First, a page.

Are Your Medical Records Safe?

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If you haven’t heard,  Community Health Systems was cyberattacked and the hackers took information on more than 4 million patients.  This company is from Tennessee so the information is pretty redundant, as everyone is related, but that is besides the point (relax, it was just a joke).  The company is notifying patients affected by the attack and offering them identity theft protection services but who cares, the damage is done.  You cannot unspill that milk.  So, in the future, will your electronic medical records be guaranteed to be safe?  The answer is ABSOLUTELY NOT!  Something to be said for those old paper charts, huh?

Douglas Farrago MD

Douglas Farrago MD is a full-time practicing family doc in Forest, Va. He started Forest Direct Primary Care where he takes no insurance and bills patients a monthly fee. He is board certified in the specialty of Family Practice. He is the inventor of a product called the Knee Saver which is currently in the Baseball Hall of Fame. The Knee Saver and its knock-offs are worn by many major league baseball catchers. He is also the inventor of the CryoHelmet used by athletes for head injuries as well as migraine sufferers. Dr. Farrago is the author of four books, two of which are the top two most popular DPC books. From 2001 – 2011, Dr. Farrago was the editor and creator of the Placebo Journal which ran for 10 full years. Described as the Mad Magazine for doctors, he and the Placebo Journal were featured in the Washington Post, US News and World Report, the AP, and the NY Times. Dr. Farrago is also the editor of the blog Authentic Medicine which was born out of concern about where the direction of healthcare is heading and the belief that the wrong people are in charge. This blog has been going daily for more than 15 years Article about Dr. Farrago in Doximity Email Dr. Farrago – [email protected] 

  3 comments for “Are Your Medical Records Safe?

  1. Melinda
    August 27, 2014 at 4:17 pm

    How about this true scenario: a friend of mine has a medical malpractice claim against Dr. X. The lawsuit has survived numerous snares due to a top-notch defense attorney with my friend being currently unrepresented by an attorney and has still remained active and open for 8 years and is now scheduled for trial (meaning the claim looks to be very valid).

    Now my friend’s primary care doctor, Dr. A., went to work for a corporation that a few months later hired Dr. X. This gives Dr. X–lawsuit in progress–personal access to my friend’s medical records and potentially even the opportunity to change them. (all doctors in the system can access all patient records.)

    Just think about that one… And what if a co-worker doesn’t like you and wants to get YOU into a malpractice suit?

  2. Jim
    August 25, 2014 at 11:06 am

    My doctor/hospital recently went to a common portal system where they all download into one site all your information and I’ve worried about it since I signed up.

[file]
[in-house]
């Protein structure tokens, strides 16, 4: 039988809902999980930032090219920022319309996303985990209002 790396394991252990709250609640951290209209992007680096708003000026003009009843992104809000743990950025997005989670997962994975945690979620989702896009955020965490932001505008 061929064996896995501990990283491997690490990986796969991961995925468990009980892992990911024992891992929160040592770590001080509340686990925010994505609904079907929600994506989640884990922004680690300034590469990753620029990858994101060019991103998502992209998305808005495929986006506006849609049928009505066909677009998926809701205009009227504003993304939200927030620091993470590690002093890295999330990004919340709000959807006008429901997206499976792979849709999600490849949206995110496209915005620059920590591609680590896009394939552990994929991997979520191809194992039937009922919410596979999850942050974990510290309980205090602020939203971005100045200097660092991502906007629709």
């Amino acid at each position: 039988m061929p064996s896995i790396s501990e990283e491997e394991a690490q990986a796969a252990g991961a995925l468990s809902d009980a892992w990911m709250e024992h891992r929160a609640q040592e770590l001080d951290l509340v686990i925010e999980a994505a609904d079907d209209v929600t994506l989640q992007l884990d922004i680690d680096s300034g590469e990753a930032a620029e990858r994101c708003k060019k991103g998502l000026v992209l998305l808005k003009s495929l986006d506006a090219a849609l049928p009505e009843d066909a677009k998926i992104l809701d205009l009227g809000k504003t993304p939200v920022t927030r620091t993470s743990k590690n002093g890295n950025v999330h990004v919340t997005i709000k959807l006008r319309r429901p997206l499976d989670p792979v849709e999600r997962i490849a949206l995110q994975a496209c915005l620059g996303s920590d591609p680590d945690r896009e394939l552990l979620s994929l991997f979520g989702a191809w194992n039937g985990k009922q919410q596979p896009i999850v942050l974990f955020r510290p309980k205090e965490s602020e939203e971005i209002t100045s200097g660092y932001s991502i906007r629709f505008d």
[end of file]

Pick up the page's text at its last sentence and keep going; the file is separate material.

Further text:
3. August 23, 2014 at 9:23 am

    It becomes troubling as two massive invasions of privacy are on the chute, and will be rolled out when the public will tolerate them, in my humble opinion.
    The ubiquity of videotaping will bring cameras to the examination room and surgical suite. Since our society no longer cares to DO anything, but prefers to CRITICIZE what has been done, the temptation is irresistible. Did that doctor REALLY ask the question “what was your grandmother’s shoe size and birthweight?” If not, FIE on them, that’s a CPT upcoding thoughtcrime! Smile and wave whatever is nearest the camera, patients – your encounters will be filed, along with the sturdy EHR, in top-secret security. Nobody who does not own a computer can get access to your examination video!
    The second one is the RFID, the radio-frequency identification system now ubiquitous in the world. Your US passport has it; often, so does your pet. All it takes is a swipe from the magic wand, and the RFID chirps out its identification. You have no physical sensation that it is being interrogated. The little gizmo in modern cars that monitors tire pressure – 4 RFID’s reporting to the central computer in the car. The temptation again is irresistible – a ubiquitous ID implanted under the skin that can be read from a short distance – containing your demographics, previous medical history, blood type (of course!) and your current medications. It will be stored in a simple and easy format, and perhaps even encoded in some way that can allow any caring health professional to read it (after checking off the little box on the computer screen, “I am a certified health professional who is allowed to read this information.”) Check-in is a snap, just swipe and scan! This information will be strictly protected – only those who say they are your health professional can read it! Of course, so can naughty people on the subway or at the bank, or that foreign government you are going to visit. [Single women on contraceptives may wish to veer clear of Saudi Arabia after they are implanted – that’s proof you are a harlot. It’s your head.] Inappropriate use of protected health information is of course illegal, in America.
    Trust your video exams will be kept strictly confidential. Trust your doggie-chip RFID will be untouched. PT Barnum said that “nobody ever went broke underestimating the ___ of the American people.” [I’ve heard many words used there.]

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